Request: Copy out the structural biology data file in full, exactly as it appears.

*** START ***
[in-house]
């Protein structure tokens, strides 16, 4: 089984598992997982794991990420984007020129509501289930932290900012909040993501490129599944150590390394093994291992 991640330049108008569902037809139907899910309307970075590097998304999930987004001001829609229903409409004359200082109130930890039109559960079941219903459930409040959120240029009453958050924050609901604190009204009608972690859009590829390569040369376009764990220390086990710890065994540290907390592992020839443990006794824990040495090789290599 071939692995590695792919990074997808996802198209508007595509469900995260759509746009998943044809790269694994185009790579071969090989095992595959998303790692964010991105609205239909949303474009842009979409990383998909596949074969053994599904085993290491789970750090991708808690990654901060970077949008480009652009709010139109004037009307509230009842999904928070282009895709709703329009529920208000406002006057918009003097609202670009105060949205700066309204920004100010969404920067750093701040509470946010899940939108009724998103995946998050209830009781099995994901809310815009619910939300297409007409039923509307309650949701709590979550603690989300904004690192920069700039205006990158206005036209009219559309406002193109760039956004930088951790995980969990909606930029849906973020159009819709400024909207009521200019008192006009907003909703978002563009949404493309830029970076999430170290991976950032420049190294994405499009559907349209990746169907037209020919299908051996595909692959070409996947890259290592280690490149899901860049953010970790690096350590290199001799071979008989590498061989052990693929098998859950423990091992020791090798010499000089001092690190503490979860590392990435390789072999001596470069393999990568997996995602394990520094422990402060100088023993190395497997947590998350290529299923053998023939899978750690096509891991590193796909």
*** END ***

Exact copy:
[in-house]
């Protein structure tokens, strides 16, 4: 089984598992997982794991990420984007020129509501289930932290900012909040993501490129599944150590390394093994291992 991640330049108008569902037809139907899910309307970075590097998304999930987004001001829609229903409409004359200082109130930890039109559960079941219903459930409040959120240029009453958050924050609901604190009204009608972690859009590829390569040369376009764990220390086990710890065994540290907390592992020839443990006794824990040495090789290599 071939692995590695792919990074997808996802198209508007595509469900995260759509746009998943044809790269694994185009790579071969090989095992595959998303790692964010991105609205239909949303474009842009979409990383998909596949074969053994599904085993290491789970750090991708808690990654901060970077949008480009652009709010139109004037009307509230009842999904928070282009895709709703329009529920208000406002006057918009003097609202670009105060949205700066309204920004100010969404920067750093701040509470946010899940939108009724998103995946998050209830009781099995994901809310815009619910939300297409007409039923509307309650949701709590979550603690989300904004690192920069700039205006990158206005036209009219559309406002193109760039956004930088951790995980969990909606930029849906973020159009819709400024909207009521200019008192006009907003909703978002563009949404493309830029970076999430170290991976950032420049190294994405499009559907349209990746169907037209020919299908051996595909692959070409996947890259290592280690490149899901860049953010970790690096350590290199001799071979008989590498061989052990693929098998859950423990091992020791090798010499000089001092690190503490979860590392990435390789072999001596470069393999990568997996995602394990520094422990402060100088023993190395497997947590998350290529299923053998023939899978750690096509891991590193796909």